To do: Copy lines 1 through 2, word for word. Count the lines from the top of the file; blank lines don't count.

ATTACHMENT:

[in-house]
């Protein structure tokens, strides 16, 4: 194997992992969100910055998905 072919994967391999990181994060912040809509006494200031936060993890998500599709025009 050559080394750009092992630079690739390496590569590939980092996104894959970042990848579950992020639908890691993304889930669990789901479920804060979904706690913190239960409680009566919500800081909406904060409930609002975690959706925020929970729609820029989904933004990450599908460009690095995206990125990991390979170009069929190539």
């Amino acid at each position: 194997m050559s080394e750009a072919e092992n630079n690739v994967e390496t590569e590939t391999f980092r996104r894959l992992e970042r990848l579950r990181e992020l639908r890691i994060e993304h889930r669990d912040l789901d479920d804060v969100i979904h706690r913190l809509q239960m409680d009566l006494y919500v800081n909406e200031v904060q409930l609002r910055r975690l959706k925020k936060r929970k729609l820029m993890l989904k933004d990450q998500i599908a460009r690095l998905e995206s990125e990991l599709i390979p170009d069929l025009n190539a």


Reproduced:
[in-house]
């Protein structure tokens, strides 16, 4: 194997992992969100910055998905 072919994967391999990181994060912040809509006494200031936060993890998500599709025009 050559080394750009092992630079690739390496590569590939980092996104894959970042990848579950992020639908890691993304889930669990789901479920804060979904706690913190239960409680009566919500800081909406904060409930609002975690959706925020929970729609820029989904933004990450599908460009690095995206990125990991390979170009069929190539």